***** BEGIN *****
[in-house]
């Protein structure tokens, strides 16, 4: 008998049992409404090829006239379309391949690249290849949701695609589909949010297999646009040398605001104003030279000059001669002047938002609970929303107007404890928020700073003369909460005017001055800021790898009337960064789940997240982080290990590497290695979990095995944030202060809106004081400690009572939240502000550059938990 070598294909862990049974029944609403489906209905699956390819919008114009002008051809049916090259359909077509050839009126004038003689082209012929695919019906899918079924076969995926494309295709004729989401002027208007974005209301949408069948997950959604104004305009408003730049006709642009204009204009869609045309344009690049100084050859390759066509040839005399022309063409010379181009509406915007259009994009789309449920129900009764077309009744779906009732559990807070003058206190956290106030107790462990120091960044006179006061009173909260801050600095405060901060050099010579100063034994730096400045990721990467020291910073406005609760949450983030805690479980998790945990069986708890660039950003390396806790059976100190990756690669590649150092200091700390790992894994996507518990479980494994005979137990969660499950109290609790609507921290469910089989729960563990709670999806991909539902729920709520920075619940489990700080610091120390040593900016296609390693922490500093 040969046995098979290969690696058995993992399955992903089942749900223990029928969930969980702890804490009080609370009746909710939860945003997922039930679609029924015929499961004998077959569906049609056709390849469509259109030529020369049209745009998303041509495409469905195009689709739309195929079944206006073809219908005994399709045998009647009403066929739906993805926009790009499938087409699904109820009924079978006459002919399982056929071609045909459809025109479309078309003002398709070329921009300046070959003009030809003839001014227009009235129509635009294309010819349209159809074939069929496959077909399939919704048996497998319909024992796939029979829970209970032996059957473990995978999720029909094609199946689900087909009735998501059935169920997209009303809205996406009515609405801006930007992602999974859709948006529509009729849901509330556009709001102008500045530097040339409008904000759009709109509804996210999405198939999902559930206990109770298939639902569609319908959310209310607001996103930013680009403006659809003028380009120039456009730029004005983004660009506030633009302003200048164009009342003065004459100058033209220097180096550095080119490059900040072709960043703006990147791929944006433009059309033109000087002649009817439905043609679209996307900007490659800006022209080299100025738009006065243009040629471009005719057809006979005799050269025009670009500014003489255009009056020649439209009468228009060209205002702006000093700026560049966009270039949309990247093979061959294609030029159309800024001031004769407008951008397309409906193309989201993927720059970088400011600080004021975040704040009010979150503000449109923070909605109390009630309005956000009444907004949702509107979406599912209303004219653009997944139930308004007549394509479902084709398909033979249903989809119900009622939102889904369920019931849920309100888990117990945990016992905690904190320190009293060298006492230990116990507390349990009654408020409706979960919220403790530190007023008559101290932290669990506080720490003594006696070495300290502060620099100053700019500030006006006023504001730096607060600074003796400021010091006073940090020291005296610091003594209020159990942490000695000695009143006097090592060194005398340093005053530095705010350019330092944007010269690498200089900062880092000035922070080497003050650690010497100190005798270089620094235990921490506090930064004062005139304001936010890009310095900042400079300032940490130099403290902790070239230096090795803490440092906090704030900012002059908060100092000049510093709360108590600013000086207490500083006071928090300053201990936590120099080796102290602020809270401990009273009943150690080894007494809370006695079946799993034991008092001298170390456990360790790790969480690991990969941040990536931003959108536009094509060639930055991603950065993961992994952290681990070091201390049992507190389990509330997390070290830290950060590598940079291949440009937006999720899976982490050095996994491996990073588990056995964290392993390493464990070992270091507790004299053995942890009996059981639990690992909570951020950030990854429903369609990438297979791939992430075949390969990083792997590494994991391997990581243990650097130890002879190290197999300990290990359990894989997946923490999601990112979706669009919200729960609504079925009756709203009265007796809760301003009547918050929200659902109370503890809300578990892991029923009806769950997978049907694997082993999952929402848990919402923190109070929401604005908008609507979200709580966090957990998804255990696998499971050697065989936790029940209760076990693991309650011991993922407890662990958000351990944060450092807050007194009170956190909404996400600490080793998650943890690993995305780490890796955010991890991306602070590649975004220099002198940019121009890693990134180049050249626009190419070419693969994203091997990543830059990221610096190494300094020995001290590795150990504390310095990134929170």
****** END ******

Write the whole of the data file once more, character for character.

[in-house]
């Protein structure tokens, strides 16, 4: 008998049992409404090829006239379309391949690249290849949701695609589909949010297999646009040398605001104003030279000059001669002047938002609970929303107007404890928020700073003369909460005017001055800021790898009337960064789940997240982080290990590497290695979990095995944030202060809106004081400690009572939240502000550059938990 070598294909862990049974029944609403489906209905699956390819919008114009002008051809049916090259359909077509050839009126004038003689082209012929695919019906899918079924076969995926494309295709004729989401002027208007974005209301949408069948997950959604104004305009408003730049006709642009204009204009869609045309344009690049100084050859390759066509040839005399022309063409010379181009509406915007259009994009789309449920129900009764077309009744779906009732559990807070003058206190956290106030107790462990120091960044006179006061009173909260801050600095405060901060050099010579100063034994730096400045990721990467020291910073406005609760949450983030805690479980998790945990069986708890660039950003390396806790059976100190990756690669590649150092200091700390790992894994996507518990479980494994005979137990969660499950109290609790609507921290469910089989729960563990709670999806991909539902729920709520920075619940489990700080610091120390040593900016296609390693922490500093 040969046995098979290969690696058995993992399955992903089942749900223990029928969930969980702890804490009080609370009746909710939860945003997922039930679609029924015929499961004998077959569906049609056709390849469509259109030529020369049209745009998303041509495409469905195009689709739309195929079944206006073809219908005994399709045998009647009403066929739906993805926009790009499938087409699904109820009924079978006459002919399982056929071609045909459809025109479309078309003002398709070329921009300046070959003009030809003839001014227009009235129509635009294309010819349209159809074939069929496959077909399939919704048996497998319909024992796939029979829970209970032996059957473990995978999720029909094609199946689900087909009735998501059935169920997209009303809205996406009515609405801006930007992602999974859709948006529509009729849901509330556009709001102008500045530097040339409008904000759009709109509804996210999405198939999902559930206990109770298939639902569609319908959310209310607001996103930013680009403006659809003028380009120039456009730029004005983004660009506030633009302003200048164009009342003065004459100058033209220097180096550095080119490059900040072709960043703006990147791929944006433009059309033109000087002649009817439905043609679209996307900007490659800006022209080299100025738009006065243009040629471009005719057809006979005799050269025009670009500014003489255009009056020649439209009468228009060209205002702006000093700026560049966009270039949309990247093979061959294609030029159309800024001031004769407008951008397309409906193309989201993927720059970088400011600080004021975040704040009010979150503000449109923070909605109390009630309005956000009444907004949702509107979406599912209303004219653009997944139930308004007549394509479902084709398909033979249903989809119900009622939102889904369920019931849920309100888990117990945990016992905690904190320190009293060298006492230990116990507390349990009654408020409706979960919220403790530190007023008559101290932290669990506080720490003594006696070495300290502060620099100053700019500030006006006023504001730096607060600074003796400021010091006073940090020291005296610091003594209020159990942490000695000695009143006097090592060194005398340093005053530095705010350019330092944007010269690498200089900062880092000035922070080497003050650690010497100190005798270089620094235990921490506090930064004062005139304001936010890009310095900042400079300032940490130099403290902790070239230096090795803490440092906090704030900012002059908060100092000049510093709360108590600013000086207490500083006071928090300053201990936590120099080796102290602020809270401990009273009943150690080894007494809370006695079946799993034991008092001298170390456990360790790790969480690991990969941040990536931003959108536009094509060639930055991603950065993961992994952290681990070091201390049992507190389990509330997390070290830290950060590598940079291949440009937006999720899976982490050095996994491996990073588990056995964290392993390493464990070992270091507790004299053995942890009996059981639990690992909570951020950030990854429903369609990438297979791939992430075949390969990083792997590494994991391997990581243990650097130890002879190290197999300990290990359990894989997946923490999601990112979706669009919200729960609504079925009756709203009265007796809760301003009547918050929200659902109370503890809300578990892991029923009806769950997978049907694997082993999952929402848990919402923190109070929401604005908008609507979200709580966090957990998804255990696998499971050697065989936790029940209760076990693991309650011991993922407890662990958000351990944060450092807050007194009170956190909404996400600490080793998650943890690993995305780490890796955010991890991306602070590649975004220099002198940019121009890693990134180049050249626009190419070419693969994203091997990543830059990221610096190494300094020995001290590795150990504390310095990134929170």